The HTC Rezound is a powerhouse of a phone. While other devices in Verizon’s lineup might have garnered more attention, the Rezound (by the specs) is the best device currently available for Verizon. Do all these high-end specs actually add up to a positive experience, though?
1. Call Quality
The Rezound performed well as a phone throughout my time with it. Callers were loud and clear on my end, and in test calls to a land line the Rezound sounds just as good on the receiving end. If pressed I would still give a slight edge to Motorola in this department, but that’s only due to Motorola’s radio performance in areas with marginal reception. If you rarely leave an area with solid reception, you won’t have any complaints with the Rezound.
I’m sure you won’t be shocked to hear that a 1280×720 resolution on a 4.3-inch screen looks phenomenal. The extra space that it provides when browsing the web, reading email, or doing basically anything on the Rezound was more useful than I imagined it would be. If you load 720p content on there, it’ll blow you away. I’m sure many people would like to see a Super AMOLED+, but I’d be shocked if anyone could look at this screen and walk away disappointed. The one caveat here is that many apps are not yet designed with a 720p phone in mind, which usually will result in a lot of white space in the app or elements appearing smaller than they should be. This problem should be short lived.
The 4G LTE radio is doing its thing as always with the Rezound. I consistently saw download speeds of 13-17 down and 3-5 up, which is in line with all my LTE devices here. Obviously your mileage will vary based on your location, but I can confirm that the Rezound managed to hold an LTE signal as well as anything else Verizon has to offer at the moment.
4. Build Quality/Appearance
The Rezound may not be RAZR thin or have the gentle curves of the Galaxy Nexus, but I’m a big fan of its look and feel nonetheless. The Rezound is one of those phones that just fits perfectly in the hand (or at least my hand). I suspect this will carry over to the majority of users, though, as it’s a combination of a slightly narrower form factor with curved edges and soft touch back. The familiar Verizon red accents are a little stronger than they have been on other devices, but in my opinion, it doesn’t cross the line into garishness. The splash of color and varied textures are a welcome break from the sea of black slabs, but I’m definitely ready for someone to break from that design aesthetic at this point. (And for the record that doesn’t mean a purple phone.)
5. Audio/Beats Integration
I believe I’ve confessed in the past that I am not an audiophile. (If not, then I’m doing so now). I listen almost exclusively to podcasts and audiobooks with music only entering the equation when I’m working out. So I’ll give you my lay opinion on the Beats experience, and if you want a more detailed look at the audio side of things, you might want to check out the review done by Sound and Vision.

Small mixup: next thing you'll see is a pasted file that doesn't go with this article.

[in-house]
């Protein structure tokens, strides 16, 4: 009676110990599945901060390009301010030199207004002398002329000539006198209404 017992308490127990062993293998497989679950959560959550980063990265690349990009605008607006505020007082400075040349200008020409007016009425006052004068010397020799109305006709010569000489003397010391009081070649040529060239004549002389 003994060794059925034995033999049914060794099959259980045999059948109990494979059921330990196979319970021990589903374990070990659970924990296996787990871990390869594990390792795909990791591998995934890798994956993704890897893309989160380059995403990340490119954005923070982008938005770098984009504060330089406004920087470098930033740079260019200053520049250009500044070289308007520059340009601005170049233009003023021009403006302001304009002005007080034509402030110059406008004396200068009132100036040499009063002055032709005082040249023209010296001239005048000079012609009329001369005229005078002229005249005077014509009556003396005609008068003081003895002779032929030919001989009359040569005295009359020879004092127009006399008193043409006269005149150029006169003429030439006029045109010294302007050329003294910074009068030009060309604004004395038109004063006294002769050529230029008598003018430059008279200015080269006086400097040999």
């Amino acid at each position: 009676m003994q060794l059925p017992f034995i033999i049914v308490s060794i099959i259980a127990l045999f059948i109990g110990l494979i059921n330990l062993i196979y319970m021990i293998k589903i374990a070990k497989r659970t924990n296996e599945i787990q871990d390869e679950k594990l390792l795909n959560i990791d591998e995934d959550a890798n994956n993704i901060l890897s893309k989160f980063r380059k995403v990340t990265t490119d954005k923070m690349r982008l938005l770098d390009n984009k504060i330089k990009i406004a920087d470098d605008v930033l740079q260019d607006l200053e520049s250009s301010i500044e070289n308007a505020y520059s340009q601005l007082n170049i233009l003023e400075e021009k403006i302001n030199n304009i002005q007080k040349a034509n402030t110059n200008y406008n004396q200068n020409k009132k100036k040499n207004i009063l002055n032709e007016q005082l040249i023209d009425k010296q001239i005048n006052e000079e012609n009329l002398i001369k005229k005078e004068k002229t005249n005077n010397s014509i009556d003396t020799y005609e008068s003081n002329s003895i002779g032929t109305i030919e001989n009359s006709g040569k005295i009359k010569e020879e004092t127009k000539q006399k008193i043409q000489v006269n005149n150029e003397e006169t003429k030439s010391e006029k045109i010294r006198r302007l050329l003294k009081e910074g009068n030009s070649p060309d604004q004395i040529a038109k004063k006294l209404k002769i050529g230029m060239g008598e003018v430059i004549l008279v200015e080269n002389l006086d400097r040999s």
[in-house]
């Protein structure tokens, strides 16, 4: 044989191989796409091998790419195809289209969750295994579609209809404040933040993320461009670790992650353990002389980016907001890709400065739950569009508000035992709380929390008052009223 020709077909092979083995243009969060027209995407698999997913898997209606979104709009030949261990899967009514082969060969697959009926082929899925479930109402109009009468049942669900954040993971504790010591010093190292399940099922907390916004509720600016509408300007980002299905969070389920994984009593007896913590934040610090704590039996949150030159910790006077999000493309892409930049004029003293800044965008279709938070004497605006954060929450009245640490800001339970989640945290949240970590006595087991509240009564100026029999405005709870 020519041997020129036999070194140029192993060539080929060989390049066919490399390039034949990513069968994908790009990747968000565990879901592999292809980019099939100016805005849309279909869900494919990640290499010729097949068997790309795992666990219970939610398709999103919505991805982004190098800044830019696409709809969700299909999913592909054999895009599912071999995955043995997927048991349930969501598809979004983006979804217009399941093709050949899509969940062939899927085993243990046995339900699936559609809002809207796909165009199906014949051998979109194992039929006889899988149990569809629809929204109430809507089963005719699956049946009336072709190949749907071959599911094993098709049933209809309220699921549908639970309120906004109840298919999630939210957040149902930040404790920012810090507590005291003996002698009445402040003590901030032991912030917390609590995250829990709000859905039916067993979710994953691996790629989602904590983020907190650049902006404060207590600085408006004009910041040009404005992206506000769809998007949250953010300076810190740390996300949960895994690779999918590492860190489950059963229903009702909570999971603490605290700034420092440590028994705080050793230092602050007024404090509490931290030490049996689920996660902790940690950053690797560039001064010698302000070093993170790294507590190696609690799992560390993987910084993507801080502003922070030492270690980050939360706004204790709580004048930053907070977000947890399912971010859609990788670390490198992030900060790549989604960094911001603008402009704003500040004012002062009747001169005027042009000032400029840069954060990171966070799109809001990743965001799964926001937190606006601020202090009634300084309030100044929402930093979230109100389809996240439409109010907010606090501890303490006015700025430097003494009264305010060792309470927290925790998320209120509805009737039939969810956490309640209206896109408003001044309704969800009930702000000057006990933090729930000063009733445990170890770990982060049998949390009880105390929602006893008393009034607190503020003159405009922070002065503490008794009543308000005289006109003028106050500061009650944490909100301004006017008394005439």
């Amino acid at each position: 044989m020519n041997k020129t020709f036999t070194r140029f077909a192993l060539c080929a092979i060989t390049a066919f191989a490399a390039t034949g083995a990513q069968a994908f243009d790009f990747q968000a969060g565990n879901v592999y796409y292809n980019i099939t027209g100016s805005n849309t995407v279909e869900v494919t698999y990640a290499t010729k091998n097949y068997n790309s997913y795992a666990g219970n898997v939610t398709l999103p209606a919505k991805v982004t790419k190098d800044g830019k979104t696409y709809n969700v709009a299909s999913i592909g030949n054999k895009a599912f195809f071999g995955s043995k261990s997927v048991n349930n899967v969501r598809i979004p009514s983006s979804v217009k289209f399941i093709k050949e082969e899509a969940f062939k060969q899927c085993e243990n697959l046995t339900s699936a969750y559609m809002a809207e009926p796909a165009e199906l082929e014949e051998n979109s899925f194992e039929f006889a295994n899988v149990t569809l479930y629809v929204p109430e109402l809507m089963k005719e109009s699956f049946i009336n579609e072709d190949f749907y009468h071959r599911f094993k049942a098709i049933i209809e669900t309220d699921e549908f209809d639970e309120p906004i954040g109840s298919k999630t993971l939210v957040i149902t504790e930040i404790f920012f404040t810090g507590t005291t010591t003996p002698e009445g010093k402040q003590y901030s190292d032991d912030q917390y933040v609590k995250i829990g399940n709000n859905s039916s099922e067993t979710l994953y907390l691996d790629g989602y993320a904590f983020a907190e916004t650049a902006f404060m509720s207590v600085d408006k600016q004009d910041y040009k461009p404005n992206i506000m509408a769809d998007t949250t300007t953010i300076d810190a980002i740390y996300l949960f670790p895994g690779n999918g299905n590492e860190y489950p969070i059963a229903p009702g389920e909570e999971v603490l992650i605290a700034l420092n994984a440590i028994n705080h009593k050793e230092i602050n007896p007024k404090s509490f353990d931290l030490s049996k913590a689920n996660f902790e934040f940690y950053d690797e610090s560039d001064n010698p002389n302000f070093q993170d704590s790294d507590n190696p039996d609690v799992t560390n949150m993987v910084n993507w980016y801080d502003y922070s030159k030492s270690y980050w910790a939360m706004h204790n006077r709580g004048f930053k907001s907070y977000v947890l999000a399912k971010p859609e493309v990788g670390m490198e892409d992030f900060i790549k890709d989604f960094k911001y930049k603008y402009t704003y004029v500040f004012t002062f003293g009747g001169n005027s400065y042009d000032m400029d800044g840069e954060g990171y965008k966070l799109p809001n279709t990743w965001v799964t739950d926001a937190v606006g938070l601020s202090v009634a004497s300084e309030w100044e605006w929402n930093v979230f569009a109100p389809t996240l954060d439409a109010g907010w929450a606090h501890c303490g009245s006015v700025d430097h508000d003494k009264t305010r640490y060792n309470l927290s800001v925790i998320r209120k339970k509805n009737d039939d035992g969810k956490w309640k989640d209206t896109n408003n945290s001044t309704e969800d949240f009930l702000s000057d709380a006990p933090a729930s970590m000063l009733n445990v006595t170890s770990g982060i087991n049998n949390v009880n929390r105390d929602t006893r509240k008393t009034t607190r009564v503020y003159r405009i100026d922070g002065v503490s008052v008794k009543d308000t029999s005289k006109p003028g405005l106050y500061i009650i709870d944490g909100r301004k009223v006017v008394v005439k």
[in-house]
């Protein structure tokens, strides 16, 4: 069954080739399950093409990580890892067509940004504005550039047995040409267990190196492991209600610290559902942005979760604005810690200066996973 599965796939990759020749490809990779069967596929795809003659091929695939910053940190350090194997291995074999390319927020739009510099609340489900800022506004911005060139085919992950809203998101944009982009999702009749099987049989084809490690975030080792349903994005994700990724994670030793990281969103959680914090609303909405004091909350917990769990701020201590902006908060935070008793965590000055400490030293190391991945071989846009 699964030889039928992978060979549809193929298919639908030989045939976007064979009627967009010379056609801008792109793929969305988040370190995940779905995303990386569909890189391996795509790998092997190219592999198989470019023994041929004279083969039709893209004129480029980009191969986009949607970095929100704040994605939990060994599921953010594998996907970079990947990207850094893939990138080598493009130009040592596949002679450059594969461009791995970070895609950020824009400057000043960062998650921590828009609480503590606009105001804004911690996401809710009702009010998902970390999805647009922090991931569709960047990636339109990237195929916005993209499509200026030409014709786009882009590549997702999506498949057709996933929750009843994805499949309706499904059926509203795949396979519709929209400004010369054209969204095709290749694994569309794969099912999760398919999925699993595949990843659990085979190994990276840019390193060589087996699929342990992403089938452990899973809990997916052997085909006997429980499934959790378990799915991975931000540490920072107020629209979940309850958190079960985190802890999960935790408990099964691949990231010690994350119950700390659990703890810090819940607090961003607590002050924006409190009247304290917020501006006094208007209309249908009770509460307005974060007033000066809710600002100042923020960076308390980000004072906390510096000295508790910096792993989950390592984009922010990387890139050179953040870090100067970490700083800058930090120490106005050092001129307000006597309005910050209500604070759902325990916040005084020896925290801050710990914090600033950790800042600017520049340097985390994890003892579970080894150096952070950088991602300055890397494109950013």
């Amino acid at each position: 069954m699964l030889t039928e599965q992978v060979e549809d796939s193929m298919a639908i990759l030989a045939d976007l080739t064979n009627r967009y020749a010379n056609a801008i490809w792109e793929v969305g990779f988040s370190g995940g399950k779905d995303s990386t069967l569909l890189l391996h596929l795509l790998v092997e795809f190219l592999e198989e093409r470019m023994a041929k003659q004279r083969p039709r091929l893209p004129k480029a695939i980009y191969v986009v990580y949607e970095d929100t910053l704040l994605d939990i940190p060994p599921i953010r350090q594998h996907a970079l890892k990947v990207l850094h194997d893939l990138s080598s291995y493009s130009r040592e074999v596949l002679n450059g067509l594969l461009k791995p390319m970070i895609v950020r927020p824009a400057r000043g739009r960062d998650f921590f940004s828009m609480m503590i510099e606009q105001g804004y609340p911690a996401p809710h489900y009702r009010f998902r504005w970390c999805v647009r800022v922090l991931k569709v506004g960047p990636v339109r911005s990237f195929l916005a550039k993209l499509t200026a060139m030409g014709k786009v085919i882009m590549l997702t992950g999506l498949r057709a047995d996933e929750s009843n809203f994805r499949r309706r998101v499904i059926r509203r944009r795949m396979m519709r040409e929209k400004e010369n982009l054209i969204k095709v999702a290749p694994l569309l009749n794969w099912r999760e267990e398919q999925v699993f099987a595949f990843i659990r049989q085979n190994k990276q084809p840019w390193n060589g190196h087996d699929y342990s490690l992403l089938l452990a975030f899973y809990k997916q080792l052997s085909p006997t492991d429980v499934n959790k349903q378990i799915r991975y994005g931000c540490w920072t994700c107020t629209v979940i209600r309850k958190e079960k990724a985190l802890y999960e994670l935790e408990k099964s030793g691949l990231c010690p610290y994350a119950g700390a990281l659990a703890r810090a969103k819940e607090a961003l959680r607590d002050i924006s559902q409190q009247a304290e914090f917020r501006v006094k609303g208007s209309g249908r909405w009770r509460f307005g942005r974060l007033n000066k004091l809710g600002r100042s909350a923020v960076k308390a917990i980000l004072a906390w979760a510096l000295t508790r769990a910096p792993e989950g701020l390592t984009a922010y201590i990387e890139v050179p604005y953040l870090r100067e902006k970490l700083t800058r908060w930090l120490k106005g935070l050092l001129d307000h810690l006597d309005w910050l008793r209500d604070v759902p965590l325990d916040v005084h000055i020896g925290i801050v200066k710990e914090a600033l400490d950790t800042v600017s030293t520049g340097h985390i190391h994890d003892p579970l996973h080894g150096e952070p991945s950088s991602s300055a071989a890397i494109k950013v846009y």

It’s important to know that Beats isn’t integrated throughout the OS. You will need to use the HTC Music app in order to enjoy the benefits of the Beats audio profiles with your music. For video, the Gallery is your lone option. With the prevalence of 4G and the rise of streaming audio and video in the past year, this will force you to take a step back and load up your device with content again. Now those of you who really care about the quality of your audio experience on your phone will probably be willing to do that. But I’m afraid I’m a denizen of the cloud at this point, and I just don’t see myself managing content like this anymore. Another important point is that the Beats integration is only fully available to Beats branded earbuds/headphones, such as the included iBeats. With all of that out of the way, I’ll get to whether Beats actually makes things sound better when you’ve got it up and running. In my opinion, the answer to that question is a definite, “Yes.” The Rezound using the HTC Music app and the Beats earbuds was honestly the best audio experience I’ve had on an Android device; whether that’s worth the compromises is something you’ll have to decide for yourself.
6. Android 2.3.4/Sense 3.5
HTC has vowed that the Rezound will see an upgrade to Ice Cream Sandwich, but for the time being it is running Gingerbread. That, of course, features the Sense overlay. There was a time that I could say Sense made things easier for the novice Android user. But that hasn’t been the case for awhile now, and it’s just going to become less relevant with Ice Cream Sandwich. I’m resigned to the fact that they aren’t going to give up on Sense, but HTC would be wise to continue scaling it back and perhaps concentrating more on their services and apps, such as HTC Music or Watch as their differentiators.